The sweat running down your neck feels like someone opened a hot faucet under your hat. You try to ignore it, but it’s hard to concentrate. There! Nah, just the breeze. The muzzleloader rests in your lap as you squint through the binoculars…
There’s a chill in the air, but you just don’t seem to notice as the crosshairs settle, tremble, and lock rock-solid. It hadn’t been easy. Shifting winds, falling leaves, but it’s time now. You breathe in, and let it out as the muscles tighten in the back of your hand…
Thirty days pass. A hundred yards away, you see something, just a flicker. As you rise, you plot your move. You grin—it’s the adrenaline, still there after three decades. Your boots slide silently through the powder, but your eyes never leave the ridge…
One hunter, three different times of year. But whether it’s September with a flintlock 20-gauge muzzleloader, October and a pet .22 rimfire, or November’s snow-white camo, he realizes one thing—squirrels have made him a better hunter.
Better hunter? By chasing squirrels around the calendar, he’s forced to improvise, adapt, and adjust his strategies to ever-changing conditions, including weather, terrain, food and water sources, and more. These changes apply not only to squirrels, but also to whitetails. Rather, everything learned hunting squirrels can be applied to whitetails, and, as such, can take him from a mediocre deer hunter to a more successful deer hunter. Now have I got your attention?
September is a time of plenty for squirrels. Temperatures are high, and food sources are abundant. This makes predicting the critters’ movements difficult.
What’s your plan? First, you hunt early and late. The squirrels are most active, the bugs least active, and the thermometer hasn’t exploded. Second, you do less walking and more sitting. Visibility is often less-than-perfect now, and sitting still allows you to visually pick apart the canopy. You see with your eyes, not your legs.
Finally, you hunt water. Squirrels can, if necessary, go without food for a day or two. However, they need water every day and will travel distances to get it. That said, do you know of a pool in an otherwise dry creek bed or a spring seep? Along with water, concentrate on the soft or first mast. Early squirrels are selective about what they cut (eat) because they have so much from which to choose. This suggests focused scouting rather than taking haphazardly chosen stands and hoping for the best.
October is a transitional month. September’s food sources have been depleted, and the harvest hasn’t begun in earnest. That said, food sources remain a safe bet, but what type? In Ohio, September’s beechnuts give way to October’s shagbark hickory and various oaks. As the squirrels move with the food, so I, too, move.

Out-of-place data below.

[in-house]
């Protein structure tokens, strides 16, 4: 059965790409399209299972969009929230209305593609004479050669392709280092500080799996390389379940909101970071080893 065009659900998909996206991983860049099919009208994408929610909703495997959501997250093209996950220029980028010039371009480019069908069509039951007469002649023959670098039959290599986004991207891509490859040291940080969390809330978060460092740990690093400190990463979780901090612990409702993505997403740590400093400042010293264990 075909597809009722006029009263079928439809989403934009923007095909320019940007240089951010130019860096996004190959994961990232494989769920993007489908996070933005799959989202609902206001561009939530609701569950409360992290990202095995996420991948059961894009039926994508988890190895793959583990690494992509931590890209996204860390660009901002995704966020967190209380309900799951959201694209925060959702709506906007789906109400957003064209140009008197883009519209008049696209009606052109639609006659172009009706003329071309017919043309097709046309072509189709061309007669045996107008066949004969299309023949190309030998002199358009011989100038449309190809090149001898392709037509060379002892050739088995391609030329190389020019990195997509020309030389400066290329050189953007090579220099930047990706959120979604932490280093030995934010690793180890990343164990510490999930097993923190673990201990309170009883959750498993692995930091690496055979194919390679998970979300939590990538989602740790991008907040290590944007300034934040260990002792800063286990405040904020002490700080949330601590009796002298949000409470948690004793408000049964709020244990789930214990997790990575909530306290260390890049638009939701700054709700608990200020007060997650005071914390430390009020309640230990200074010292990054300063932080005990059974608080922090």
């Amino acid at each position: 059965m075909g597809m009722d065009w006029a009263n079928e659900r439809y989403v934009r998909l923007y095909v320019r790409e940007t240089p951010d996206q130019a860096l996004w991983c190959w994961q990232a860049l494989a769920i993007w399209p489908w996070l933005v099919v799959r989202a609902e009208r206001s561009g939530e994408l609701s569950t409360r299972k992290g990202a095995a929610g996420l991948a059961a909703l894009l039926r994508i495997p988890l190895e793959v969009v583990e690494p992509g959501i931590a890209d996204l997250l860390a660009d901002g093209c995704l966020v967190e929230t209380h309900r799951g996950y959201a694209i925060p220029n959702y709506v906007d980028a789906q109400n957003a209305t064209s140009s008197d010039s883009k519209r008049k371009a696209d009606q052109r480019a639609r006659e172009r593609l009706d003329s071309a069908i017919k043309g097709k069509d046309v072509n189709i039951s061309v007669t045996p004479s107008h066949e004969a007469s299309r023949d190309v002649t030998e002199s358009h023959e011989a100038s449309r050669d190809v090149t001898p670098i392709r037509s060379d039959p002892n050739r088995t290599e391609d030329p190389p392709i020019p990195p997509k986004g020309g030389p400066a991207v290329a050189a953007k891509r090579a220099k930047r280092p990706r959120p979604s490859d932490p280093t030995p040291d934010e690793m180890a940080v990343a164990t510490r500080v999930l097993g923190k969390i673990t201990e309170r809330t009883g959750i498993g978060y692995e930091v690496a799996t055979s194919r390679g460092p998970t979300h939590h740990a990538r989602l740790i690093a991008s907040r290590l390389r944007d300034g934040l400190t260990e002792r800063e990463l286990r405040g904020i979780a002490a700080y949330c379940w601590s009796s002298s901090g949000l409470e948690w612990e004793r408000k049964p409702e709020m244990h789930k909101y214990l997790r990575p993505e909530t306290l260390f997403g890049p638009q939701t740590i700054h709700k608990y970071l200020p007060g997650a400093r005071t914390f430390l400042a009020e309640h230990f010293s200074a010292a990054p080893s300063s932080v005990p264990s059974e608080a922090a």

A couple notes. In the 35 years since I killed my first squirrel, I’ve learned that not all hickories bear the same. Oaks, too, can be quirky. Matter of fact, the type of oak can be an indicator as to whether squirrels might be present. White oak acorns ripen every year and are sweeter and more digestible. Given the choice, bushytails will search these white oaks out over others. Black oak acorns mature every two years, and as such, may not be available at that location at that particular time. Know your trees, and you know the preferred and available food sources throughout October. Know your food, and you find your squirrels. Change squirrels to whitetails or fall turkeys, and the point remains the same.
Come November, things start to get serious. In the North, it’s growing cold; in the South, the days are getting shorter. There’s a flurry of squirrel activity, particularly where food is concerned. To the squirrel hunter, it means all-day action, and at those locations where food remains available.
It’s during November that I put an emphasis on still-hunting, combined with sitting. The leaves are gone and visibility has improved dramatically. However, this increased visibility benefits my quarry as it does me. In open timber, I’ll spend my time sitting and watching. Give me a woodlot with a high-sided creek, or one that rolls from gentle ridge to gentle ridge—some terrain feature capable of masking my movements—and I’ll use the time from mid-morning to mid-afternoon walking and watching, a few steps, and few minutes still, eyes searching.
Success now is all about waiting. You wait at a food source; you wait on a stand. You wait briefly after slipping through the timber, but most importantly, you wait for that fox squirrel—or that whitetail—to make a move. Here, patience fills game bags, while impatience sends you home tired, cold, and looking forward to another frozen pizza. True, my telling seasoned hunters to wait and watch is quite elemental. However, and whether you’re hunting November squirrels, December whitetails, or May gobblers, the three most important qualities are patience, persistence, and self-discipline.